The Holtari family | Greenreality

“We joined to get fact-based information and a sense of solidarity”

The Holtari family 

Who: regional director Paula, CEO Jami, and their daughter Viivi, 8
Where: Tyysterniemi, about 3.5 km from the centre of Lappeenranta
Home: A detached home built in the fifties, geothermal heating

The Holtari family

The Holtari family

The most important thing is to stop and think

The Holtari family home exudes warmth. Candles adorn the cosy kitchen, where Jami, the father, is listening to his favourite radio programme. The mother, Paula, returns home from a work trip and immediately offers me some woollen socks.

“Our floors are a little cold, so we’re a woollen sock family. Here’s a pair for you, too,” says Paula.

The family home is a stone house built in the fifties. It was renovated a few years ago from floor to ceiling – with full respect for its history.  During the renovation, the oil heating system was replaced by geothermal heating, and Jami points out the Itula radiant ceiling panels that were also installed.

The conversation naturally turns to the theme of this interview: the sustainable daily life pilot. The Holtaris decided to take part in the pilot after realising that they didn’t really know exactly how their environmental load was being generated.

“We were feeling a little unsure about whether we were doing things right. There’s a lot of information available, but it’s often contradictory. We joined the pilot to get fact-based information and a sense of solidarity,” explains Paula.

Sustainable choices before and after the pilot

Before the pilot, the family’s carbon footprint was just under 13 tons of CO2 per person per year. This figure fell by about 8 per cent during the pilot, to about 12 tons of CO2 per person per year.

On the basis of the initial calculation, housing and travel were the family’s biggest sources of emissions. For the initial calculation, Jami thoroughly reviewed all of the family’s holidays over the past year, including their duration, what modes of transport they used, and where they stayed.

“We travel quite a lot, which was a blow to our result. And we’d already done many major things before the pilot: we’d already switched to geothermal heating and our second car is a hybrid. Our house is quite large, so it looks like an energy leech in the calculation, even though our energy consumption has fallen considerably as a result of the renovations and changing our heating system,” says Jami.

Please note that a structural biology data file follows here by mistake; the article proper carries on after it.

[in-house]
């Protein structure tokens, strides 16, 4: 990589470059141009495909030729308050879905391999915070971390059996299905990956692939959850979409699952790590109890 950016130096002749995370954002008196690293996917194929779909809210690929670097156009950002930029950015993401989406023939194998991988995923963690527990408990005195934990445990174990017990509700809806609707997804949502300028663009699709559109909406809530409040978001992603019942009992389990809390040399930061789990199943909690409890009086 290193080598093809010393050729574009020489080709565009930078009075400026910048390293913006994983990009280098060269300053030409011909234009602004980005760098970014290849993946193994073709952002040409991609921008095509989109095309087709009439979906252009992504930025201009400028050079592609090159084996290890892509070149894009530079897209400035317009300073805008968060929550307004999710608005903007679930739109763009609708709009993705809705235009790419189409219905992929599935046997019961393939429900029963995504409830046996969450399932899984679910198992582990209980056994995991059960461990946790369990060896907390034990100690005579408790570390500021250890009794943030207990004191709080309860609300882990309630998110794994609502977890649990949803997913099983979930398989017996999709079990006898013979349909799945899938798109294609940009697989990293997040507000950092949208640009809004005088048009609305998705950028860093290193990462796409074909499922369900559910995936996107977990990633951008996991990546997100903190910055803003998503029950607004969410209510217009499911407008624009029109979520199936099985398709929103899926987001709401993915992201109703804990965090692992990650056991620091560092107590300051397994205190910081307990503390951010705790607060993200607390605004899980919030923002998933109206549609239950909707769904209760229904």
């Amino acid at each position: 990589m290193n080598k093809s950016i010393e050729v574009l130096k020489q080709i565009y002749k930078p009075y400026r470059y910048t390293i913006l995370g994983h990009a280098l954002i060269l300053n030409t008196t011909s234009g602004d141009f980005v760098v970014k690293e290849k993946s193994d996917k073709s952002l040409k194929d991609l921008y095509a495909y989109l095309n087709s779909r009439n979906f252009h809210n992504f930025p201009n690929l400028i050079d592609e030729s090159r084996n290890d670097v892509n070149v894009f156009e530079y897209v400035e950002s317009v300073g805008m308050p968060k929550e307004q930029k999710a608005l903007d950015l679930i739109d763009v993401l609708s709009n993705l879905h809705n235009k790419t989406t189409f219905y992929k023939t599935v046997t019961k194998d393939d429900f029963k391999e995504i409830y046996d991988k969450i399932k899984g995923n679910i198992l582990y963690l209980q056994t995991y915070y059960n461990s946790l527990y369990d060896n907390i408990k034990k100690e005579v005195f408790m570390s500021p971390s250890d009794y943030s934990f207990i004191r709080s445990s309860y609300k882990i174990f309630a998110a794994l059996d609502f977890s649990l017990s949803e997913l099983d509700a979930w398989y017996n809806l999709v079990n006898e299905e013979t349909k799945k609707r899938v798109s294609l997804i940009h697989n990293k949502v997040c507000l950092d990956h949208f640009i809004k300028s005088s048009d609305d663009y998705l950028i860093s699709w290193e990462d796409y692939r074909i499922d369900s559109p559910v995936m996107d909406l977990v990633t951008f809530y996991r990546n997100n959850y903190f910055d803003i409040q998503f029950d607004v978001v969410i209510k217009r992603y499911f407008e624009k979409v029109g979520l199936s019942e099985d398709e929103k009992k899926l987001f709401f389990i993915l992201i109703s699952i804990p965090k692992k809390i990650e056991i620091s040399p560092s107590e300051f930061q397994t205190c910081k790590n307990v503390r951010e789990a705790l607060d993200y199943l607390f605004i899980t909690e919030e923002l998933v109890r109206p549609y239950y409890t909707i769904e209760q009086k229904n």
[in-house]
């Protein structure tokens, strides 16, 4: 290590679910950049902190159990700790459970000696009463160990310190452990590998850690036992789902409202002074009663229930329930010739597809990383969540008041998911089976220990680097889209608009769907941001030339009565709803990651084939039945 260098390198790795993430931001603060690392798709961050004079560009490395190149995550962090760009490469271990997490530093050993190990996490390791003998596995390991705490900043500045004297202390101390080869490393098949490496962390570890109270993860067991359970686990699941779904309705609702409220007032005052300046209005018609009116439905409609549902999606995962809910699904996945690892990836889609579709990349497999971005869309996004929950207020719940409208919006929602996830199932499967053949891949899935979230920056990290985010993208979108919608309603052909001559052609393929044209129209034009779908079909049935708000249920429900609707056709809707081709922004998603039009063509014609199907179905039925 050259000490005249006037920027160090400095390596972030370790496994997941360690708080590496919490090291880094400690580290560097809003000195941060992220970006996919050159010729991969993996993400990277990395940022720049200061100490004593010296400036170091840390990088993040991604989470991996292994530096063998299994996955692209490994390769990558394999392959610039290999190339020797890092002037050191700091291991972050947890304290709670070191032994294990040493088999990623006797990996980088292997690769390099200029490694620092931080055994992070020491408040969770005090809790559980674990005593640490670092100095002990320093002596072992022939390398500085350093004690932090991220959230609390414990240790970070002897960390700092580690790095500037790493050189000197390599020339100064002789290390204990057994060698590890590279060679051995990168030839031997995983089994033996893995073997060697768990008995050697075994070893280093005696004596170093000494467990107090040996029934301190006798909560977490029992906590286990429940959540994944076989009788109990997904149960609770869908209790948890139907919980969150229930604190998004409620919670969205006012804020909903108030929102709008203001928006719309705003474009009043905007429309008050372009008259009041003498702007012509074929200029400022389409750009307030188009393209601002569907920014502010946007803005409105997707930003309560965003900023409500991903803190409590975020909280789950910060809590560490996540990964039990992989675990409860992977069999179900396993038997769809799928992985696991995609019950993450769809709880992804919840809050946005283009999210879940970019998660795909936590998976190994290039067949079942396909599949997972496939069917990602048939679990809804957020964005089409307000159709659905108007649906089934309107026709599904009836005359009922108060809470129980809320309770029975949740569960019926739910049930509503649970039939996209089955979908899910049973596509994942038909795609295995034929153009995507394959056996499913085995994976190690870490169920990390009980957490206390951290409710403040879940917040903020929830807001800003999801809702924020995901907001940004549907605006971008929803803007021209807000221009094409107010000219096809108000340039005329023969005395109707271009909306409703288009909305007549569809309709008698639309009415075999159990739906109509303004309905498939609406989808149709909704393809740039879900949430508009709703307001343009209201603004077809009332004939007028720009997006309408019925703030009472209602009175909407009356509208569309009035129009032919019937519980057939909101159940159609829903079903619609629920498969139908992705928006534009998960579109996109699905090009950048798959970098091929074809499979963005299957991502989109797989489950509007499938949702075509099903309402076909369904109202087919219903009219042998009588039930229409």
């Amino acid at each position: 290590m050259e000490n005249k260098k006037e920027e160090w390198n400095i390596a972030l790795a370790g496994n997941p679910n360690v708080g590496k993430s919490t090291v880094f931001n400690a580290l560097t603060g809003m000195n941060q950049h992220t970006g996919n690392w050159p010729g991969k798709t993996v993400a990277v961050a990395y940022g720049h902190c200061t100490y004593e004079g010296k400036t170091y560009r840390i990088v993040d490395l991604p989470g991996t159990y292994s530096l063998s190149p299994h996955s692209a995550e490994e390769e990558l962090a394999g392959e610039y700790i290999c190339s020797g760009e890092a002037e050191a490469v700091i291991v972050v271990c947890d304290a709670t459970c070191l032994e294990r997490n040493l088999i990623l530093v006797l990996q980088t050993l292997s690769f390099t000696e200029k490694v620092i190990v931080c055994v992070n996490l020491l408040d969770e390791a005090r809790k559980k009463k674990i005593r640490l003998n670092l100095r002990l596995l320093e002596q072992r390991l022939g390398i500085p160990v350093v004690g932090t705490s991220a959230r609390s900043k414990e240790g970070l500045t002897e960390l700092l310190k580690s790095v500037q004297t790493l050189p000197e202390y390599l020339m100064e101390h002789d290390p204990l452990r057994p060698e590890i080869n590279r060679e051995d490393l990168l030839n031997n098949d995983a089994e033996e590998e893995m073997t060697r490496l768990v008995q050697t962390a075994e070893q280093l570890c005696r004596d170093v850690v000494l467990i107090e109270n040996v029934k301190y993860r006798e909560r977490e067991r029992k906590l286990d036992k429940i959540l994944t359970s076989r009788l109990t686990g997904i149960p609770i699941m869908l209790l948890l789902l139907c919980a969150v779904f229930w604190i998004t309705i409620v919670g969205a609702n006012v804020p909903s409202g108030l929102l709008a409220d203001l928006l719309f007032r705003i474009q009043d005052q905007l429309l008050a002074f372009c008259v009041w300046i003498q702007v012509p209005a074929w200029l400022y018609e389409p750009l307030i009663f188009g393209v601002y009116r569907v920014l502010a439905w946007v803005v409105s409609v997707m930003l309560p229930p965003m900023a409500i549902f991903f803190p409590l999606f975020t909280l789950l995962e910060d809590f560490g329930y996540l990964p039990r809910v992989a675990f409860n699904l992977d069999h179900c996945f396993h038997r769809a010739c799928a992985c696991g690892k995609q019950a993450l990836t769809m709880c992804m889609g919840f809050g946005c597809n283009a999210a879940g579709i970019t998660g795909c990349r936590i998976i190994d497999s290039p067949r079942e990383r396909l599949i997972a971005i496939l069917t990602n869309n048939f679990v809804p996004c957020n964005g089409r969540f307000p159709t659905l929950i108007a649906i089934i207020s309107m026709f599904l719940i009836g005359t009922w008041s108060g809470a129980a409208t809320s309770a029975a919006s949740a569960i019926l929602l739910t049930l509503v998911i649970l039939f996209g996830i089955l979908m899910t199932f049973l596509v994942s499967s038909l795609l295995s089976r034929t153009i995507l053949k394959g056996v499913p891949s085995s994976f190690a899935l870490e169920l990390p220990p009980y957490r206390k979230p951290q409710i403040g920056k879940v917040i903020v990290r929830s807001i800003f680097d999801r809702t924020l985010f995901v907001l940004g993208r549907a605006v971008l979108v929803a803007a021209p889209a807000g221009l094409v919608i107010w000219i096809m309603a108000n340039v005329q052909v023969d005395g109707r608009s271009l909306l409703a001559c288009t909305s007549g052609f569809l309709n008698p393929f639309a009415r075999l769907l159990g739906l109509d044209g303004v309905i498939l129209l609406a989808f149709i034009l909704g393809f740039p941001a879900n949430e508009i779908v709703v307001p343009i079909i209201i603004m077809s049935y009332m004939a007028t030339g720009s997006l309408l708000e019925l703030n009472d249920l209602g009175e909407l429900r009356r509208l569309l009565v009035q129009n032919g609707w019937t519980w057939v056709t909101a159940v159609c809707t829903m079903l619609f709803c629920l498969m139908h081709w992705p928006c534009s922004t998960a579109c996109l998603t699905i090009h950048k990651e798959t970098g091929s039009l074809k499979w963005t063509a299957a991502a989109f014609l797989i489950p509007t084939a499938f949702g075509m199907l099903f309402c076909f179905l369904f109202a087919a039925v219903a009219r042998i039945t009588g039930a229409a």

The family tried out as many sustainable measures as they had time for during one of the busiest periods of the year. They didn’t have to start from a completely clean slate, as they were able to see many everyday things in a new light thanks to the pilot.

“You’ve got time to try out some small, quick things in a month, but you can build on them over the longer term. For example, we’ve been looking for a suitable room temperature after our energy renovation, and during the pilot we lowered it by a few degrees to about 20°C,” says Jami.

“Any lower than that and I’ll freeze,” says Paula laughing.

“As we both work in the same building, we commute together in the same car as much as possible. Even before the pilot, we were using the car’s electric/hybrid mode for shorter journeys. We use the car for longer family trips when necessary, but generally favour trains for longer work trips: it’s safer and you can make better use of your travel time.

During the pilot, we also tried out K-Supermarket’s IsoK online store, and got a multi-compartment bin for sorting waste. Ordering food online was really handy, and I’d never imagined it would be good for the environment. It also saved us some money, as you don’t make impulse purchases when you order online, as you’re not shopping when you’re hungry.

The multi-compartment waste bin has also been really great. It’s really easy to sort waste and recycle when you have separate containers for different types of waste in your own backyard. We used to accumulate vast quantities of cardboard and glass before we took them for recycling.

The multi-compartment bin is emptied once a month, but the cardboard and plastic compartments sometimes fill up more quickly.  However, the mixed waste should be emptied less frequently, as we don’t really generate that much anymore.

And nowadays, when I’m buying something, I find myself looking at the packaging through a slightly different lens. If there’s minced beef available in both old-style larger-sized and new-style smaller-sized packaging, I’ll take the new pack regardless of the cost. The same goes for other products. And sometimes I feel bad when I forget to take a cloth bag with me to the store.”

Ready to get involved again whenever

The family was left with a positive feeling after the pilot, even though they felt it could have been longer. Unless anyone vetoes the idea, the Holtaris are ready to get involved again.

“We’re proud as punch to have been involved in this. This kind of activity fits in really well with the Lappeenranta brand, and we’re happy to be a part of it. It feels good to be able to do something to promote sustainability,” says Jami.

“The most important thing we got from the pilot was the realisation that you have to stop and think. Plenty of things have been on my mind, but unless you spend time on something, nothing will actually get done,” says Paula.